Emotionally intense event, the Hamas attack on Israel, surprisingly did not have a major impact on stock markets. In the US, the rise in US Treasury yields to 5% was the main driver.
MAIN EVENTS OF THE MONTH
In October, the Hamas terrorist organization's attack on Israel was among the main events. Many investors were concerned about how this conflict would affect the stock markets. However, in reality, it had little effect, especially regarding the development of US stock prices. While American stocks did decline, the primary driver was the rise in yields of government bonds, reaching 5% for the 10-year Treasury note. If this conflict doesn’t escalate locally, it should not significantly impact the stock markets, as historical data in the USA has shown, as depicted in the graph on the right, illustrating the development of the real value of American stocks.
A 5% yield on US Treasury bonds creates significant competition for riskier asset classes, such as stocks. Investors will expect higher returns than during periods of zero interest rates on bonds. Looking at Europe, expectations of a rapid decline in ECB rates seem more like wishful thinking than reality. Overall, interest rates seem to be returning to the normal levels that prevailed for most of history. It's just the last 15 years that we seem to have forgotten about it.
Turning to the developing world, it's worth mentioning the situation in China, which is not improving. Global foreign funds continue to reduce their investments in Chinese stocks. According to Morgan Stanley bank, the average investment of these funds has dropped to the lowest level since 2020 due to strained relations with the USA. Not only funds but also small investors are starting to flee China. Hopes for a sharp rebound in the Chinese economy after the end of very strict anti-epidemic measures were not fulfilled.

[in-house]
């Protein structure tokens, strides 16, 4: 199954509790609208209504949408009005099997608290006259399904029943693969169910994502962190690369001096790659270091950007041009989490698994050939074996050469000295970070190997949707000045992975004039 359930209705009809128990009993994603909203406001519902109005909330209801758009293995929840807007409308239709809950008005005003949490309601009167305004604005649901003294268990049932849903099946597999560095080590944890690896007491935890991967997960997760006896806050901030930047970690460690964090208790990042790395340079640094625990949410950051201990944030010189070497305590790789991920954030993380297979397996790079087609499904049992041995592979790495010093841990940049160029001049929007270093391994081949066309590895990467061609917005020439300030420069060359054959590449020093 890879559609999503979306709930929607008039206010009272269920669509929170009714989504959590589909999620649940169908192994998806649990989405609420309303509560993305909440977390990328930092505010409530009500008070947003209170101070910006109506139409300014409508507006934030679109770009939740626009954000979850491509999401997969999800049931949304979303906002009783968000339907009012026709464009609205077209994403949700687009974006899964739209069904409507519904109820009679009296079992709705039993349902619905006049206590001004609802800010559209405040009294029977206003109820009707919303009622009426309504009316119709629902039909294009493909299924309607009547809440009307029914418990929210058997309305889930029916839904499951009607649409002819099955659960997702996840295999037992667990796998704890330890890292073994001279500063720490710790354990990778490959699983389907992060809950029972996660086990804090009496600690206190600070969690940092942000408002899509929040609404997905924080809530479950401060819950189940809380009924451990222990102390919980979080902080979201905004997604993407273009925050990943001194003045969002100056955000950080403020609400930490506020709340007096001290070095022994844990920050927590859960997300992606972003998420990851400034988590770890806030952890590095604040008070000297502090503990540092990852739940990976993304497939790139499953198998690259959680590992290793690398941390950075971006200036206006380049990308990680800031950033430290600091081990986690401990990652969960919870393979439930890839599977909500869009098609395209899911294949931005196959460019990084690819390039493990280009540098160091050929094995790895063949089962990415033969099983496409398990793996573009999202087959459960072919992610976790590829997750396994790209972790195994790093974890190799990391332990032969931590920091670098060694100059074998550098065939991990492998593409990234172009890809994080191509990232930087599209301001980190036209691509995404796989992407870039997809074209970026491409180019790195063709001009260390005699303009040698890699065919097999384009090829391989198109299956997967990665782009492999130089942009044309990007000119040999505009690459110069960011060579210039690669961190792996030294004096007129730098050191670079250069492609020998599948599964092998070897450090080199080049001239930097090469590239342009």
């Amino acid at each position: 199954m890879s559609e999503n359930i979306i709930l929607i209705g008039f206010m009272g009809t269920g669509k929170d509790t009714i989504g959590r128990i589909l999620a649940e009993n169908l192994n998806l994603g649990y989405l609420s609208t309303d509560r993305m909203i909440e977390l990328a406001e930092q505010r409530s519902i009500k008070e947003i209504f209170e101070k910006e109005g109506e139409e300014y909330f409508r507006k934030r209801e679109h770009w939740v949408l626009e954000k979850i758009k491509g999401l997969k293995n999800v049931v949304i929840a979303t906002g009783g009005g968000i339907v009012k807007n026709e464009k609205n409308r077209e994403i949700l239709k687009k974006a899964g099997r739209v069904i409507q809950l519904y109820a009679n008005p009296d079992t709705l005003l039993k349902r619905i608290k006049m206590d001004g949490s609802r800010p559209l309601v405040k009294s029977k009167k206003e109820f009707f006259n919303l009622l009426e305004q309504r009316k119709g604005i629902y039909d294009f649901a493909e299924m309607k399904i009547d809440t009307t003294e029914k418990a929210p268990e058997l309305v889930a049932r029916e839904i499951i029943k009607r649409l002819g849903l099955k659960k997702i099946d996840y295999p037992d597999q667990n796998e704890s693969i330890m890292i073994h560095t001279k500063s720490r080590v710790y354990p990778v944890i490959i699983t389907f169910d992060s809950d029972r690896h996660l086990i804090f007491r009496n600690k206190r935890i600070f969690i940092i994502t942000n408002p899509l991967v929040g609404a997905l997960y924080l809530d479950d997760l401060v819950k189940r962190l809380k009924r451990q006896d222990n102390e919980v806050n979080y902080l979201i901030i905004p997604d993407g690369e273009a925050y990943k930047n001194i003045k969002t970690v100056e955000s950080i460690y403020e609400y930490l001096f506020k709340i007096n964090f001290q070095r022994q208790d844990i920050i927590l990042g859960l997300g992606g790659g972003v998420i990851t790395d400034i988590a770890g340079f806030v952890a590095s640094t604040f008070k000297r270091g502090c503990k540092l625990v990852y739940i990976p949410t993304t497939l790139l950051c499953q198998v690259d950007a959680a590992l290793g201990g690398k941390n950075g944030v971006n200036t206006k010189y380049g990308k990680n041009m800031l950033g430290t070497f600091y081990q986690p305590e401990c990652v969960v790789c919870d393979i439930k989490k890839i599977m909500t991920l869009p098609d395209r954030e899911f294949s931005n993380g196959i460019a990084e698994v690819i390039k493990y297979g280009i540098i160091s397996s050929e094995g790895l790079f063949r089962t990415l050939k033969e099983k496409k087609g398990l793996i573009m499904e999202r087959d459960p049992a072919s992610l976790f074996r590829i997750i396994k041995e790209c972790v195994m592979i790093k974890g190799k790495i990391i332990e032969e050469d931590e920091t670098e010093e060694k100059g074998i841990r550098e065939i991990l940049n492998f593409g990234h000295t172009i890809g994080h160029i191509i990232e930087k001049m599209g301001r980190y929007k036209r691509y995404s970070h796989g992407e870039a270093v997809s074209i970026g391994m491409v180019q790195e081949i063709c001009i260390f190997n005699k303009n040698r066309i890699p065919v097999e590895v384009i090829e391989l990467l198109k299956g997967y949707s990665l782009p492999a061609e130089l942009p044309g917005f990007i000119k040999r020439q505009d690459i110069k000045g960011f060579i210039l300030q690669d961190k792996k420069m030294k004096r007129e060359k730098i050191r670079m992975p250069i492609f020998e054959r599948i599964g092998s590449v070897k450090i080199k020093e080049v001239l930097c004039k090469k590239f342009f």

Due to declines in US stock prices, we found ourselves in an interesting discount zone at the end of October. The fair value indicator from Morningstar below shows whether stocks are cheap (blue zone), expensive (orange area), or at a fair price (black line).
Stock markets followed the declines from previous months. Nervousness surrounding the rise in US bond yields affected stock prices not only in the USA (as per the blue line - performance of the S&P 500 over 19 years in USD), but also globally, as depicted in the red line (performance of the MSCI World index over 19 years in USD), and in Europe (green line - performance of the STOXX 600 index over 19 years in EUR).
Impact on our portfolios
If our stock component of the portfolio consists of shares in companies in the developed world, October saw a decline in the stock component. The performance of the bond component depended on the bonds we invested in. For example, 10-year Czech government bonds saw a slight increase in price due to a decline in yield. Conversely, the price of US government bonds fell due to an increase in their yield. Unless our portfolio was significantly biased towards Czech government bonds, there was again a decline in the portfolio's value as a whole. This month, unlike the previous one, there was no help from the weakening of the Czech koruna against the dollar. Therefore, dollar-denominated stock investments had the same return for a Czech investor without hedging.
However, it still appears to be a suitable strategy not to hedge currency risk in the stock (dynamic component) of the portfolio. In times of crisis, investors tend to turn to the dollar, usually causing its appreciation, consequently leading to the depreciation of the Czech koruna. This means that the stock component invested in the developed world (especially in the USA) doesn’t decrease as much in times of crisis.
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